I remember my very first day of Kindergarten. We were standing in a circle and Mrs. Howell was handing out name tag necklaces; laminated ducks on pieces of yarn. By mistake, she gave me one that said “Melanie” — I was so shy, I didn’t correct her and the real Melanie didn’t notice until the “Tara” duck came up and Mrs. Howell, with a smile and apology, realized her error.
I didn’t stay that shy for too long. I loved school so much I had to be persuaded to stay home when I was sick, but I hated math and was terrible at it. I loved to read and write, and Mrs. Howell realized that early on and encouraged it. I remember asking her one day, confused, why a picture book had no words in it — she told me it was because I was meant to write my own story. I did, and I never stopped.
I was lucky to have Mrs. Howell for three years, since she moved up to Grade 1 and Grade 2 the same years I did. She still remembers that I used to bring the Evening Telegram to school for silent reading (how nerdy!) and she was the original person to put the idea of being a journalist in my head and heart. In those days we had to practice cursive writing, but she was always less concerned with the shape of the letters than the words on the page. She was full of praise and smiles and hugs and encouragement for all of us in the class. We loved her.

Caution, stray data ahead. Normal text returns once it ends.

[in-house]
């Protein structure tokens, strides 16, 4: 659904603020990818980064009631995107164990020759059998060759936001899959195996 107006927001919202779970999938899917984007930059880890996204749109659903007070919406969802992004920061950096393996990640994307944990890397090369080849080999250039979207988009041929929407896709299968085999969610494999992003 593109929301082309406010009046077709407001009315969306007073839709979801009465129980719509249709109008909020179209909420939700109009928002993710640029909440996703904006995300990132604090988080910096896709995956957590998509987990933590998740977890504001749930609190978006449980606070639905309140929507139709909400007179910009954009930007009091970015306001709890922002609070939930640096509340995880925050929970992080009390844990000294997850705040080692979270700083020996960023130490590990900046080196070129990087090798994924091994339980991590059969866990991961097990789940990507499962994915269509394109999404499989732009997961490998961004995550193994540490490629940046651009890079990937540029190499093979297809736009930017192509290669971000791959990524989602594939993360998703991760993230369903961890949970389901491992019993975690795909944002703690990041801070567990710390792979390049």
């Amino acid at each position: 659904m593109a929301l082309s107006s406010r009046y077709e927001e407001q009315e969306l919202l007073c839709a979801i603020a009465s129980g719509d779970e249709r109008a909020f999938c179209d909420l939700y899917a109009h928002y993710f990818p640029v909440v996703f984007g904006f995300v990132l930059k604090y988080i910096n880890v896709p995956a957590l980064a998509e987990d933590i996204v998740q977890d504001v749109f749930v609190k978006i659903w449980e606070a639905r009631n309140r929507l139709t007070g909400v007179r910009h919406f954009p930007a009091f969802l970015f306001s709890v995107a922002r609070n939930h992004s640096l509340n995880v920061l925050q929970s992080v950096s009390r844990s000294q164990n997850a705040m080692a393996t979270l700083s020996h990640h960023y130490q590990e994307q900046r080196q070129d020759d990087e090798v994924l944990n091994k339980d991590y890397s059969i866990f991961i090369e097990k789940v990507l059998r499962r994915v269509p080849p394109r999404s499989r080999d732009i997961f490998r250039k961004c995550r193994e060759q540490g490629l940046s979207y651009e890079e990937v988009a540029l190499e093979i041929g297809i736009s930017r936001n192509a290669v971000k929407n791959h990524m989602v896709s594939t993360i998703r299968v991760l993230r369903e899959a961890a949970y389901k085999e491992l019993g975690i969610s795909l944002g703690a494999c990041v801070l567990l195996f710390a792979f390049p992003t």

What Mrs. Howell gave me, I never lost. I went to journalism school and I have the job I dreamed of since I was in Grade 1: I’ve been a Telegram reporter for the past 12 years and love it every single day. My parents kept every one of my elementary school journals, where we used to have to write something and the teacher would reply with a comment.
“I like writing stories,” says one entry from 1984. “When I grow up I will be a writer.”
“Yes, you do,” is written in Mrs. Howell’s handwriting underneath, “and I bet you will.”
Thank-you, Mrs. Howell!